Careers enhanced by their degrees

CAREER RELEVANCE: Ms Hasanah Abdul Rashid (left), 28, who did the Bachelor of Human Resource Management, and Ms Noorunnisa Abdul Rahim, 29, who completed the Bachelor of Counselling cum Graduate Diploma Counselling, say the degrees have enriched their professional life.


    Aug 29, 2013

    Careers enhanced by their degrees

    MS NOORUNNISA Abdul Rahim is very much a people person, having had a keen passion, as she puts it, for "the interaction and dynamics between people" since young.

    It's no surprise, then, that her chosen career involves working closely with people from all walks of life. She was previously a primary-school teacher. She has been an addiction counsellor at WE CARE Community Services for over a year.

    "I had always had counselling in mind (as a career) but there wasn't an opportunity," Ms Noorunnisa told My Paper. "Most degree programmes I saw mostly involved social work, which is more broad-based."

    Then she came across the Bachelor of Counselling programme at SIM University (UniSIM), which she enrolled in in 2008.

    The 29-year-old, who holds a teaching diploma from the National Institute of Education, graduated in May last year and started her new job just two months later.

    "Content-wise, it is much more specialised and focused. The part-time learning option also appealed to me as it allowed me to pursue a career and a degree simultaneously," she said.

    The university, which offers evening and weekend classes, aims to help working professionals and adult learners upgrade by focusing on their needs.

    For Ms Noorunnisa, the highlight of her educational journey at UniSIM was in the practicum sessions - about 270 hours in all - required as part of the degree programme.

    Besides honing her counselling skills at both her former and current workplaces, she spent time with drug offenders at a halfway house.

    "Doing this really enables me to put (what I had learnt in) theory into practice," she said.

    And, the degree's varied courses, like Addiction Counselling and Cross-Cultural Counselling - taught by experienced lecturers with vital industry experience - have also proven a boon in her professional life, she added.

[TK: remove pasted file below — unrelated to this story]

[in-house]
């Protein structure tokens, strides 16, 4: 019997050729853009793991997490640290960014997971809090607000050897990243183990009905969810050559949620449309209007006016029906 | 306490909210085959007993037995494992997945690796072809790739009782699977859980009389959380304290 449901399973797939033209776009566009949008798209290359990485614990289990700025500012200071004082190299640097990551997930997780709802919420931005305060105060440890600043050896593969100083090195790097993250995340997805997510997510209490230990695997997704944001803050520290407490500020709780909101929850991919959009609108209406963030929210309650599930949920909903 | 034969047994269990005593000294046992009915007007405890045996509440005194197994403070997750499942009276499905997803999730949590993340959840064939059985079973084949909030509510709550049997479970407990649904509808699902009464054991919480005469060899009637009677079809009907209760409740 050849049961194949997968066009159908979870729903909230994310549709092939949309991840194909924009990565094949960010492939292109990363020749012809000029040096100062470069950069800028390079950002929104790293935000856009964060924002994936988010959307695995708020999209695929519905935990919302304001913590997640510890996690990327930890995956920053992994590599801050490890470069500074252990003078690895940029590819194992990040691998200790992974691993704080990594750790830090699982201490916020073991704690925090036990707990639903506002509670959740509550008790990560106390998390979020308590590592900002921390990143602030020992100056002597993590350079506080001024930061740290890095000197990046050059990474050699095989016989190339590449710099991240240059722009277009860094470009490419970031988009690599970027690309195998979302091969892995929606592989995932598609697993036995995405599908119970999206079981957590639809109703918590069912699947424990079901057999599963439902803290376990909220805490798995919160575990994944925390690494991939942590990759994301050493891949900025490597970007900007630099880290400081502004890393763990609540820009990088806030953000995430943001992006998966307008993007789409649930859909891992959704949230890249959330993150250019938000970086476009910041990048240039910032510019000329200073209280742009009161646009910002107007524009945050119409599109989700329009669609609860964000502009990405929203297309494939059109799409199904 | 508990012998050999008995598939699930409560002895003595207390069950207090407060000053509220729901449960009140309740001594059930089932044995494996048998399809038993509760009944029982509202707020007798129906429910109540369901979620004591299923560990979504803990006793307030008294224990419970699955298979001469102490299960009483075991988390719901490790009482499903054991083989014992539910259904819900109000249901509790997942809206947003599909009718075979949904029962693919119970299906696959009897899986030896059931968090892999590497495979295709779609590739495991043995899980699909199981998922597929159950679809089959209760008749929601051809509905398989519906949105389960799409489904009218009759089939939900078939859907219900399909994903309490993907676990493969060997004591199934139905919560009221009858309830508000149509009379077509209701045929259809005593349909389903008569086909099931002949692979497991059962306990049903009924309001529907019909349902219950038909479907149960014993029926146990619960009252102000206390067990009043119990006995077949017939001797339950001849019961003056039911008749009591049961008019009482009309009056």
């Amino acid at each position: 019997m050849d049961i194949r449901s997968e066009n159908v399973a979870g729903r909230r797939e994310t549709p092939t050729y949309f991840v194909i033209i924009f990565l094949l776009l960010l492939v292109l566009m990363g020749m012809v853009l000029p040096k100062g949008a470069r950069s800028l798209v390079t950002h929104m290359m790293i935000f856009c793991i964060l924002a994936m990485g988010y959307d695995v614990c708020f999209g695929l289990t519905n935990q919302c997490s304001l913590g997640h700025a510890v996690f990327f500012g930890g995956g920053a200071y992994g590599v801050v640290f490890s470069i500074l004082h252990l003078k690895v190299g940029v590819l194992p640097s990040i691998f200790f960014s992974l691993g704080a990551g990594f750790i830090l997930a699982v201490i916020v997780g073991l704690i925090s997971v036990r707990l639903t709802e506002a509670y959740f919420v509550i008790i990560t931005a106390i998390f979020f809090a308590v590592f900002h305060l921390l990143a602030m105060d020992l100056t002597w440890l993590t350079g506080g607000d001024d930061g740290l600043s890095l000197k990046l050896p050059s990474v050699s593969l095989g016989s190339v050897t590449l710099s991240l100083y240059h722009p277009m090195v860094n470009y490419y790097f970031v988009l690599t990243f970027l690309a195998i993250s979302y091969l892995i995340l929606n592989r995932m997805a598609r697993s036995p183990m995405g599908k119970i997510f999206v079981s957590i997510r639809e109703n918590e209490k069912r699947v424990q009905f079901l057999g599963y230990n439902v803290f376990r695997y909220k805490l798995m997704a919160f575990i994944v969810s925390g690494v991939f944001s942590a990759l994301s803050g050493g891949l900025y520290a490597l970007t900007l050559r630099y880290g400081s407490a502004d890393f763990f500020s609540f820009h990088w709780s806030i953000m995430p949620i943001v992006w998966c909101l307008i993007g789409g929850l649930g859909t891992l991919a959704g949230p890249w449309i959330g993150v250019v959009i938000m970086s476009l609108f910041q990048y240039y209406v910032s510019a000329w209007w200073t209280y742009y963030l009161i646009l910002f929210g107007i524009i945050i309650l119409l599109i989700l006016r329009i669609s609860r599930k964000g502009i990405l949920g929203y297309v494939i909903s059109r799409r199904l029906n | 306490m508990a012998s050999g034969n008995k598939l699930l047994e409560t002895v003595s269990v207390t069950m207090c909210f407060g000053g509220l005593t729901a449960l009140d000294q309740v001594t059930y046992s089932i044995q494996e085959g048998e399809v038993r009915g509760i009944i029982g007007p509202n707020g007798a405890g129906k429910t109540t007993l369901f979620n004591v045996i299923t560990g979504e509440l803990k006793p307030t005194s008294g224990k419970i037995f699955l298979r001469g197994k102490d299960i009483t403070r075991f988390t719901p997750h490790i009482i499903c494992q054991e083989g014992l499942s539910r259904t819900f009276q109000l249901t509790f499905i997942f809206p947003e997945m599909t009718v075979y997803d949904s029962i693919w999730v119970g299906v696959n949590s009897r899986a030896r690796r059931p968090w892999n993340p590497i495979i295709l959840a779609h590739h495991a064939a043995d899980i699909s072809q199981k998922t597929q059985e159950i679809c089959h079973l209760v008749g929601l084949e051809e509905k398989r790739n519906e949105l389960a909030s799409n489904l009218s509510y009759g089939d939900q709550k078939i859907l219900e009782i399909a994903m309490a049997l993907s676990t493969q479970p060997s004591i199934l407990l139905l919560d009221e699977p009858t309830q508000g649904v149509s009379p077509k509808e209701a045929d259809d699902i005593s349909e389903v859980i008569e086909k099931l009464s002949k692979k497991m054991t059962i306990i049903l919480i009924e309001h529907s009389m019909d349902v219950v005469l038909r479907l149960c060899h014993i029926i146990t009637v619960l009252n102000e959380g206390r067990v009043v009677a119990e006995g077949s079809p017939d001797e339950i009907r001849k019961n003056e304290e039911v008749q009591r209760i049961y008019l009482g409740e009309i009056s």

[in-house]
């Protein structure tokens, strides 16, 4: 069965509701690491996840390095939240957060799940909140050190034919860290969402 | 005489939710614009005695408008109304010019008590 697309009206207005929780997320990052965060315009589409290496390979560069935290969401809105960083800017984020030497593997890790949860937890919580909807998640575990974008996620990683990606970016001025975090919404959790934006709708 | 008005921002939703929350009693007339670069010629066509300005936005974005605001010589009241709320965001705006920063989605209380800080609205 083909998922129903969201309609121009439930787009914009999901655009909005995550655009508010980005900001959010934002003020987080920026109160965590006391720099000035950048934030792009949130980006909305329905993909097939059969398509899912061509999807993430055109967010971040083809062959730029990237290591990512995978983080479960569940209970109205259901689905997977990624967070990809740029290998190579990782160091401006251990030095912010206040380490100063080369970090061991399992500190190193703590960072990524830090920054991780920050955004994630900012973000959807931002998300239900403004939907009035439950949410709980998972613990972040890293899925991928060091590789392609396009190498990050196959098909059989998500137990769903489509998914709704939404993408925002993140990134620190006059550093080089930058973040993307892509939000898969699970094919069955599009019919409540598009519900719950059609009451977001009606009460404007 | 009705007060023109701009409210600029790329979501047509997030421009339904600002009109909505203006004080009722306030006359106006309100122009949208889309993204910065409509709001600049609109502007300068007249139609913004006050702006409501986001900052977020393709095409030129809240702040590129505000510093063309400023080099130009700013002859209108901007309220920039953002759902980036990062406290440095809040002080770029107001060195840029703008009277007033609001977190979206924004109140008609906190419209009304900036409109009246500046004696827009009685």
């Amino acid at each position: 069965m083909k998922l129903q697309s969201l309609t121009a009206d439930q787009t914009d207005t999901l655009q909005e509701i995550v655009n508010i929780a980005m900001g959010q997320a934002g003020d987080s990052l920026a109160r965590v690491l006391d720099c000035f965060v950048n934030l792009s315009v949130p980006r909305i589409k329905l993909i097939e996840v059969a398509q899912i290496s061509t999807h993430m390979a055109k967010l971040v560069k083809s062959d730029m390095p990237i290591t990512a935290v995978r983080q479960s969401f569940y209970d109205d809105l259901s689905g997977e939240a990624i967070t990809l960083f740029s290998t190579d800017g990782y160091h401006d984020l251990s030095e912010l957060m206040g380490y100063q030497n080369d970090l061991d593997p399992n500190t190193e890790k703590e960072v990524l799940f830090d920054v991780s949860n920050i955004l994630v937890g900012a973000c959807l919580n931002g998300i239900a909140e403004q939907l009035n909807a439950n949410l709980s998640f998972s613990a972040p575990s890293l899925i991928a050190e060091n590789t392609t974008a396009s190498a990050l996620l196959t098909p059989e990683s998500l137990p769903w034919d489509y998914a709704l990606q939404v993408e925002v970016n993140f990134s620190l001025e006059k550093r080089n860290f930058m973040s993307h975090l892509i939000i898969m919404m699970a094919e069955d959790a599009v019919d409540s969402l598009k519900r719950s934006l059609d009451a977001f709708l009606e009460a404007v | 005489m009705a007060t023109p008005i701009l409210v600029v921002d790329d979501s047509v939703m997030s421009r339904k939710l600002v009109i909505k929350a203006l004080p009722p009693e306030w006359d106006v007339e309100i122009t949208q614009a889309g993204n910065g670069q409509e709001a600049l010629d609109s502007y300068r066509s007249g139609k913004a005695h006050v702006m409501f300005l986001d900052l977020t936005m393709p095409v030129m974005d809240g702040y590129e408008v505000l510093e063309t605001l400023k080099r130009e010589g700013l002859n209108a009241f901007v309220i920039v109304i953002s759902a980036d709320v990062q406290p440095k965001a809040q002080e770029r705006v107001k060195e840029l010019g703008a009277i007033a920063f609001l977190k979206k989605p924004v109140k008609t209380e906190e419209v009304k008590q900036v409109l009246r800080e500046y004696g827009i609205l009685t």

The latter, for instance, "puts into perspective the various needs, values and belief systems of the very diverse people I counsel", said Ms Noorunnisa.

    "What I studied at UniSIM has been very relevant to what I do now."

    Another alumna who says her UniSIM experience has greatly enriched her professional life is Ms Hasanah Abdul Rashid, 28.

    Since graduating with a Bachelor of Human Resource Management last year, she has been promoted to the position of senior tax officer at the Inland Revenue Authority of Singapore (Iras), where she has worked since 2007.

    Although she currently does not work in Iras' human-resource department, the lass, who also has a diploma in business from Temasek Polytechnic, hopes to make a transfer if the opportunity arises.

    Nonetheless, she has found that her degree programme has benefited her in her daily work.

    Courses like Speaking with Confidence and Career Development Counselling, she explained, have helped sharpen her presentation skills, which she often utilise as her job involves training other people.

    "I have also put some of the human-resource skills learnt to good use in the mentoring and coaching of new staff at work," she added.

    Juggling school and work may have proved a challenge, but Ms Hasanah is glad she took the step to upgrade her qualifications.

    "Besides learning new things, I've met new friends - all working adults who are able to share real-life industry experiences - and had great lecturers who are very knowledgeable in their fields," she said.

    "To stay competitive and relevant (in the workforce), one has to engage oneself in continual upgrading and learning...there is no end to education," she added.